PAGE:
Benjamin O. Davis Sr., whose son was now training at Tuskegee, was now a Brigadier General serving as Assistant to the Inspector General. As he inspected the 92nd, he encountered Bradley Briggs, a lieutenant who was facing a court martial for refusing to carry out a training exercise. Briggs, angry at what he considered an unfair order and the racism of his superior officers, took his case directly to Davis.

"I told him that I was humiliated by the second-class status I received while serving my country," Briggs would later say, "and bitter that prisoners of war had more rights than I did. I listened while he lectured me for thirty minutes on his career and the prejudice he had faced."

"Your anger will ruin your hopes for a military career," Davis warned him. "So curb your tongue, quiet your temper, and remember that you are an officer, not a changer of behavior."

What stuck most in Briggs' mind, however, was what Davis said next: "Things will change. More opportunities will come to our soldiers but we must be ready for them. There are plans to give our soldiers the opportunity to serve in the air and in other branches of the service heretofore denied to them."

Demeaning treatment of black soldiers and sailors knew no fame or fortune. Baseball legend John "Buck" O'Neill played on nine championship teams during his eighteen-year career in the Negro Leagues. Following the 1943 season, O'Neill joined the Navy. Though he could have stayed out of the service, O'Neill, like so many of his generation, felt compelled to join. He was stationed at Subic Bay in the Philippines and worked to load and unload ships. O'Neill would later recall an instance in which he and his shipmates went to deliver a stockpile of ammunition to a destroyer:

"We got there in an LST, and started sending ammunition up. Then somebody started blowing taps. The little ensign on the deck got on and said, 'Attention Niggers!' When he said that I went up that ladder and said, 'Do you know what you're saying? I am a Navy man! I just happen to be black. I'm fighting for the same thing you are."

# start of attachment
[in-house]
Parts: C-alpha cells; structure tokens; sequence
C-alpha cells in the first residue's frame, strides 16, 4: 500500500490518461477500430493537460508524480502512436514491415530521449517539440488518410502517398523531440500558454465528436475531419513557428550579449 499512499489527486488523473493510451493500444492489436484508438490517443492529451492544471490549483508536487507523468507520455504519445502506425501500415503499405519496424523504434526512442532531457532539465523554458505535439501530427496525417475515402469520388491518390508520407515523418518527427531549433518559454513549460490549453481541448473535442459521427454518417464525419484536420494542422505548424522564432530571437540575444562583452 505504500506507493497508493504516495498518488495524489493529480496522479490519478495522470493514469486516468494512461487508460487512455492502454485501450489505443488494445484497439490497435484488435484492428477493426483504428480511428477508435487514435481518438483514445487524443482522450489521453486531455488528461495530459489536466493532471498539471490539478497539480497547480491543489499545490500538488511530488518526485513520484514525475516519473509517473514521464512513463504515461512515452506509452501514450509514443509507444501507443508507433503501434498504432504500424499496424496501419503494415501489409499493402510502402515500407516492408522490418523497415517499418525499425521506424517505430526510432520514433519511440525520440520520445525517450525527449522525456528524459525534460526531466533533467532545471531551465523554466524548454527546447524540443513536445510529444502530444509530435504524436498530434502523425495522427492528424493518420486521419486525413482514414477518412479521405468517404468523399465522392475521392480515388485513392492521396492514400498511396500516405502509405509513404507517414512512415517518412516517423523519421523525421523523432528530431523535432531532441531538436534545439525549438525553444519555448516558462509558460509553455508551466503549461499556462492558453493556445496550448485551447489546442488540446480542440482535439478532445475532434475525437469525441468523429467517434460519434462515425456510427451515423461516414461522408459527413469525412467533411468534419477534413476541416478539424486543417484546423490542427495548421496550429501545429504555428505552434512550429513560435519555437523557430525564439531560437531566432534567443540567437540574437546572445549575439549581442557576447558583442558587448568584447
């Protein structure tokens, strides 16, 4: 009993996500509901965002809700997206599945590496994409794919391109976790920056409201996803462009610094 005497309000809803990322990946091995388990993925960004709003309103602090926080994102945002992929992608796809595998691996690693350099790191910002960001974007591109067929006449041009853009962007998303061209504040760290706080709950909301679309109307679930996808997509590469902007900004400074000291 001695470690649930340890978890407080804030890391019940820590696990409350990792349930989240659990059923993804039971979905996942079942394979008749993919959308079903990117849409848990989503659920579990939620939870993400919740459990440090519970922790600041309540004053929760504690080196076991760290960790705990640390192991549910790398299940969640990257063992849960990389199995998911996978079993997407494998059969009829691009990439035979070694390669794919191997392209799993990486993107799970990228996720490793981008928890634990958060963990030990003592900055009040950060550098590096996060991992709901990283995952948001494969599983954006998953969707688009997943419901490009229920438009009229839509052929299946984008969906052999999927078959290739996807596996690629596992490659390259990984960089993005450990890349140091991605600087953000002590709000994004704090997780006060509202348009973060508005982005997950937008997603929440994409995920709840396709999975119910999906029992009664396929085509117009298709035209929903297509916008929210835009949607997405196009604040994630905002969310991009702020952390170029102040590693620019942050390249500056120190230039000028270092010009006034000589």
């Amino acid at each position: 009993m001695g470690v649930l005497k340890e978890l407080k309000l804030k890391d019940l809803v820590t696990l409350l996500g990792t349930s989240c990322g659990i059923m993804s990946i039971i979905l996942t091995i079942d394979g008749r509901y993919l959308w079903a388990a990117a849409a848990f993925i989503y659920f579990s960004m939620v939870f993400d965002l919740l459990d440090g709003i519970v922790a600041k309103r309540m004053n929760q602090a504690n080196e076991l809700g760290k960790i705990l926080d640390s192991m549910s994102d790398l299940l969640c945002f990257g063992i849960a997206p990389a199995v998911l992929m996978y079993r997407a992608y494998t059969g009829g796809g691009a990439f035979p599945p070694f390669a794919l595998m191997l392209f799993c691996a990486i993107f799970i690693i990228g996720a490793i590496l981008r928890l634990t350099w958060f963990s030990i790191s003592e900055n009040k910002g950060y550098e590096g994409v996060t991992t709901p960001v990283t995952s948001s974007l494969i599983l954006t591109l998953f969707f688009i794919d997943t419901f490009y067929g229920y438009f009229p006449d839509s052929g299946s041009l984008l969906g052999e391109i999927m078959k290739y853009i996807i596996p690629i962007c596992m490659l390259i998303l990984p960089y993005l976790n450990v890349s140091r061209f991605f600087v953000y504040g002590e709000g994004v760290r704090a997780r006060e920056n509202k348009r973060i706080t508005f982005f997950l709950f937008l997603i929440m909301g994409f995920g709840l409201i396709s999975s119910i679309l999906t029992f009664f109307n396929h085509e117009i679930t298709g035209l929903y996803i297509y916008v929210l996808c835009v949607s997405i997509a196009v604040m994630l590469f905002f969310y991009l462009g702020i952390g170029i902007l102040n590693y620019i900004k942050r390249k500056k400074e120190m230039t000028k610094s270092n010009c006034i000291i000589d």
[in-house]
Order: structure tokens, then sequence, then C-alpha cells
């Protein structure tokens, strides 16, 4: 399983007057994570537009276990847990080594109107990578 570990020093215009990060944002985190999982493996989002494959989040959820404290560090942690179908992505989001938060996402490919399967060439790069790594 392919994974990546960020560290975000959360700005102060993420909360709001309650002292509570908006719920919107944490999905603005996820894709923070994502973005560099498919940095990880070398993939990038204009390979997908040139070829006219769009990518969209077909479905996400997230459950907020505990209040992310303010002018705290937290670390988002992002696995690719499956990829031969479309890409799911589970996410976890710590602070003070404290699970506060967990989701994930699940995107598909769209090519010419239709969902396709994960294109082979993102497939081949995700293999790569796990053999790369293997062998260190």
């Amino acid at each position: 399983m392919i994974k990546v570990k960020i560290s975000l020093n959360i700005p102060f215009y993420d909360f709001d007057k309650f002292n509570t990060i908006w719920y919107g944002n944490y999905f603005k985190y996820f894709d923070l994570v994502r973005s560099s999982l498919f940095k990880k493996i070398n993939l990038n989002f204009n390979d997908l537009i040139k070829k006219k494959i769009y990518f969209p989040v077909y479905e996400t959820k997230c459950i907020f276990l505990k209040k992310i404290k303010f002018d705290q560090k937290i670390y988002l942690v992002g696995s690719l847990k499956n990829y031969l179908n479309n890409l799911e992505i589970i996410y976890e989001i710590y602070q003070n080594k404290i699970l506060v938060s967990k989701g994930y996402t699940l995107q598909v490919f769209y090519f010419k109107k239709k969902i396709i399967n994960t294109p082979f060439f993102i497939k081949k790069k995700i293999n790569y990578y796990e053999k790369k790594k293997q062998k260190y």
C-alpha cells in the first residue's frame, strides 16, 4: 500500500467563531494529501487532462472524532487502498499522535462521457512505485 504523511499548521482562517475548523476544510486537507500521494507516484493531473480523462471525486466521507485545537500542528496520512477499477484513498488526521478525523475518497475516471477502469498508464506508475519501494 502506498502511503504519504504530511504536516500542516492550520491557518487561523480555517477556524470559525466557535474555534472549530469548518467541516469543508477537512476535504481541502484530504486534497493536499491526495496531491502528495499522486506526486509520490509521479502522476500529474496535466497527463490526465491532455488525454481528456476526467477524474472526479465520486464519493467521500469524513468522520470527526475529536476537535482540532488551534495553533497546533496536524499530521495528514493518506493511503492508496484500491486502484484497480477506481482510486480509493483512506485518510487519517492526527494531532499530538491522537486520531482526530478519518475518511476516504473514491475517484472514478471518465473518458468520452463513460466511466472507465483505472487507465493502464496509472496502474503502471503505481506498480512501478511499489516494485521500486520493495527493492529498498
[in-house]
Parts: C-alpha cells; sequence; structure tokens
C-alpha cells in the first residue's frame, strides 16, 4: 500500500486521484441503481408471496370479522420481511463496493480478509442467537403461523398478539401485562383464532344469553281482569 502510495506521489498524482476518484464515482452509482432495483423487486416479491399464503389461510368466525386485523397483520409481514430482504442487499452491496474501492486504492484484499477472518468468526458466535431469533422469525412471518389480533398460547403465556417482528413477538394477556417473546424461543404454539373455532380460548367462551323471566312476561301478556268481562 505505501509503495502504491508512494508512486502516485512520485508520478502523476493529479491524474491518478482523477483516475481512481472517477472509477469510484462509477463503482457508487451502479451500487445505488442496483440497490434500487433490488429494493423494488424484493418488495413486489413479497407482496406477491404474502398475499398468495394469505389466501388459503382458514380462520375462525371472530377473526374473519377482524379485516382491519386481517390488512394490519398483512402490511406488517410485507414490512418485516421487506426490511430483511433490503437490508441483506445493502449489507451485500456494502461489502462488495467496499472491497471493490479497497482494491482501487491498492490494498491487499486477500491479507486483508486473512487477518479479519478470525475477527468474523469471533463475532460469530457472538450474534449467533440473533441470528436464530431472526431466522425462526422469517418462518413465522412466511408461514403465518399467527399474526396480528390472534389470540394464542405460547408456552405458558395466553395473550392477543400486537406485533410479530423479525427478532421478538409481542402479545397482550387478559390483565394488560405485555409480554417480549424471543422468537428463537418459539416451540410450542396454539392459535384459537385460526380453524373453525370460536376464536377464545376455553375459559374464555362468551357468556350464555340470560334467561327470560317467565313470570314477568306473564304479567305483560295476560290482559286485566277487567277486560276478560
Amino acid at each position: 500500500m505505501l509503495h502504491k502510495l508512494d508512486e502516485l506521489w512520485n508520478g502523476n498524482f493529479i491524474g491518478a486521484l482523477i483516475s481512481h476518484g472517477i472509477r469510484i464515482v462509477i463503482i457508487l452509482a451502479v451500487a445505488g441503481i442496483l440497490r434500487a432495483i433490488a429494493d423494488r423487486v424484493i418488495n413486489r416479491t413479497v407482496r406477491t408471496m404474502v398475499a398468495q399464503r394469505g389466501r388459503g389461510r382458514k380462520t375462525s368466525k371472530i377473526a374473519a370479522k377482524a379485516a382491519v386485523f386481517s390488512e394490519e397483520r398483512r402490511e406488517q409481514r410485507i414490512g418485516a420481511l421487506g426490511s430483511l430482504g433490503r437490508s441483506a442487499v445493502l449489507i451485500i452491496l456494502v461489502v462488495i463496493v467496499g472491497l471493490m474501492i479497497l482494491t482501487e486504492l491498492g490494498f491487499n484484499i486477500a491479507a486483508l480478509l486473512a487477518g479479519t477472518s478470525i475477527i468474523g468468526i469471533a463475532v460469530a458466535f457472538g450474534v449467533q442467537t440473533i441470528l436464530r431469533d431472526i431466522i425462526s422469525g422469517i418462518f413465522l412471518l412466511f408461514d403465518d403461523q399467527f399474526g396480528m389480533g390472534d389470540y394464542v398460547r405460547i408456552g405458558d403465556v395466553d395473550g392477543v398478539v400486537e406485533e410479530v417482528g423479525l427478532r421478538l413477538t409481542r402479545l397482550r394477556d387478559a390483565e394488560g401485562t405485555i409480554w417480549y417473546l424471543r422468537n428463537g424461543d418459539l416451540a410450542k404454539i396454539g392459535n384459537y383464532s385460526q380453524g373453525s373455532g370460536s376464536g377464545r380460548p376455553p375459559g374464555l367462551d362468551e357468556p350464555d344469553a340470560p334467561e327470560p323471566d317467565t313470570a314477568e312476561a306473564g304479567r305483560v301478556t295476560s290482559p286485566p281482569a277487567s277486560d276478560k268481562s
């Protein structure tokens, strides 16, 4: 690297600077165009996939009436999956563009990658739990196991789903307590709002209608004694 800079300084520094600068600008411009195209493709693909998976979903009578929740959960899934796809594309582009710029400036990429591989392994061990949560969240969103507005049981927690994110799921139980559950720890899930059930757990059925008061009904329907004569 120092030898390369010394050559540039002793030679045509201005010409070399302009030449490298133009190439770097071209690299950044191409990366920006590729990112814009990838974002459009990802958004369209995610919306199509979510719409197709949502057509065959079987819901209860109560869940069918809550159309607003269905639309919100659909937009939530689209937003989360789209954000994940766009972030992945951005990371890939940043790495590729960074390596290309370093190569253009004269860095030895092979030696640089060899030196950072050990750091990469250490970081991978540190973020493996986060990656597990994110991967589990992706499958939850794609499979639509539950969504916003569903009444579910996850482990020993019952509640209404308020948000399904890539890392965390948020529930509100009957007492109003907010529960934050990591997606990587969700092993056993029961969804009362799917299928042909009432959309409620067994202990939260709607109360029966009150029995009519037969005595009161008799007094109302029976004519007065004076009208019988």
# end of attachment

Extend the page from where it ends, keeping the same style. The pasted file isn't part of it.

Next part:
The captain was called and the ensign berated. O'Neill continued, " The thing about it was when he sat back and thought about it, he started to cry…I said, 'Don't cry. Just don't do it anymore.'"

Feeling the shame of their ignorance is one way that those who have blind hatred for a particular group of people come to realize their mistakes. However, nothing will change a person's mind like seeing the true character of a man in action. In battle, it does not matter who is fighting next to you, so long as he is fighting. What the African-American soldiers of World War II needed was a chance to prove themselves in battle. They would get their chance.

As 1943 wore on, fighting in Europe began to escalate and the 99th Pursuit Squadron from Tuskegee was ordered to Africa. In their first few months in Africa, the men of the 99th saw little of their white countrymen. Again, they were mainly kept off by themselves. During their first mission, flying escort in the bombing of the enemy island of Pantelleria, the 99th performed admirably. However, some would claim that the 99th became disorganized and showed no discipline, a claim that to this day, those who were there have worked to refute. Though Pantelleria fell, the role of the 99th was left unreported. In succeeding engagements there would be similar reports of disorganization and failure. Other units in Africa remained skeptical of the 99th at best, and many were openly hostile. Benjamin Davis, Jr. was ordered back to the States to take command of the newly constituted 332nd Fighter Group and would be out of action for some time. It seemed that this "Great Experiment" was doomed.

It was at the Battle of Anzio that their luck would change for the better. In early 1944, the Allies launched a second invasion of Italy, south of Rome. At initial landing, the Allies were pounded by German artillery. Determined to push the Americans back into the water, the Germans unloaded everything they had onto the small beachhead. On January 27th, 1944, the Tuskegee Airmen were ordered to shoot down any approaching enemy planes and guard the beachhead at all costs.

That morning the patrols encountered fifteen German pilots on their way to attack the beachhead. The German FW 190's were much faster than the American P-40s, so the men of the 99th realized that they would need to use all of their skill to prevent disaster. Throughout the battle, the American pilots continually outmaneuvered the Germans, and the kills began to add up: one kill…then two…then two more… At the end of the day, nine enemy plans had been confirmed as shot down, with an additional two listed as probable, and at least four more damaged. It was one of the most impressive displays of flying in the entire war.

Benjamin O. Davis would later say, "Initially, the 99th was not well received in the Mediterranean theater. But after they had been there a few months, the victories over two days at the Anzio beachhead proved to everybody, that not only could blacks fly airplanes, but they could fly successfully in combat operations."